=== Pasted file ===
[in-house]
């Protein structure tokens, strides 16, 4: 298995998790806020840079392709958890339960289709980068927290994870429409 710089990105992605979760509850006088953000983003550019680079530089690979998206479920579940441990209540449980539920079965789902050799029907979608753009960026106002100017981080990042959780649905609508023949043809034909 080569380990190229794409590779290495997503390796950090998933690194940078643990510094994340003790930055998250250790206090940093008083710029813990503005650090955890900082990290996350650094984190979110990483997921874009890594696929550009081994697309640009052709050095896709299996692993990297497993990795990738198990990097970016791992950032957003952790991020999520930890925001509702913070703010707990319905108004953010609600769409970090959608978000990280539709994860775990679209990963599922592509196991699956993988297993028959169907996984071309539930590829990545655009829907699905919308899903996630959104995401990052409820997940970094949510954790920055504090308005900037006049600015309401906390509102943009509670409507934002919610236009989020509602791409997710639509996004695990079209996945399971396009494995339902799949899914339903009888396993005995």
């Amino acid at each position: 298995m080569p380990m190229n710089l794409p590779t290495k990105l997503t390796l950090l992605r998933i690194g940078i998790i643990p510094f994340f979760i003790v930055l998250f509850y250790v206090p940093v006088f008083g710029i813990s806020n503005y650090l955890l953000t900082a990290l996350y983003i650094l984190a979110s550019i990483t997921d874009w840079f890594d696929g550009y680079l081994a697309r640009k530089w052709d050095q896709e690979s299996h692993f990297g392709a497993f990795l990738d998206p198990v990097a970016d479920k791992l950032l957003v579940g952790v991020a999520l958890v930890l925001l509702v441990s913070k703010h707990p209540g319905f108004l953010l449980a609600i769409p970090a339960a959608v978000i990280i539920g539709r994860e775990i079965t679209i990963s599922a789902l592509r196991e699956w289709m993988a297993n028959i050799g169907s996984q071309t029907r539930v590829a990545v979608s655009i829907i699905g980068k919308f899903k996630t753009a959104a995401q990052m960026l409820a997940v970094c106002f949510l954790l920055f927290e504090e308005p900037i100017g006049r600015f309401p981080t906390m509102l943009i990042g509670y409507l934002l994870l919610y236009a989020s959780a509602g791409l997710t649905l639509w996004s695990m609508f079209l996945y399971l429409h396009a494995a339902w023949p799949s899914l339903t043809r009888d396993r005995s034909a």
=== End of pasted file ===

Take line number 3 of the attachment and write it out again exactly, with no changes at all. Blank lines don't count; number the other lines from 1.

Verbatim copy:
């Amino acid at each position: 298995m080569p380990m190229n710089l794409p590779t290495k990105l997503t390796l950090l992605r998933i690194g940078i998790i643990p510094f994340f979760i003790v930055l998250f509850y250790v206090p940093v006088f008083g710029i813990s806020n503005y650090l955890l953000t900082a990290l996350y983003i650094l984190a979110s550019i990483t997921d874009w840079f890594d696929g550009y680079l081994a697309r640009k530089w052709d050095q896709e690979s299996h692993f990297g392709a497993f990795l990738d998206p198990v990097a970016d479920k791992l950032l957003v579940g952790v991020a999520l958890v930890l925001l509702v441990s913070k703010h707990p209540g319905f108004l953010l449980a609600i769409p970090a339960a959608v978000i990280i539920g539709r994860e775990i079965t679209i990963s599922a789902l592509r196991e699956w289709m993988a297993n028959i050799g169907s996984q071309t029907r539930v590829a990545v979608s655009i829907i699905g980068k919308f899903k996630t753009a959104a995401q990052m960026l409820a997940v970094c106002f949510l954790l920055f927290e504090e308005p900037i100017g006049r600015f309401p981080t906390m509102l943009i990042g509670y409507l934002l994870l919610y236009a989020s959780a509602g791409l997710t649905l639509w996004s695990m609508f079209l996945y399971l429409h396009a494995a339902w023949p799949s899914l339903t043809r009888d396993r005995s034909a």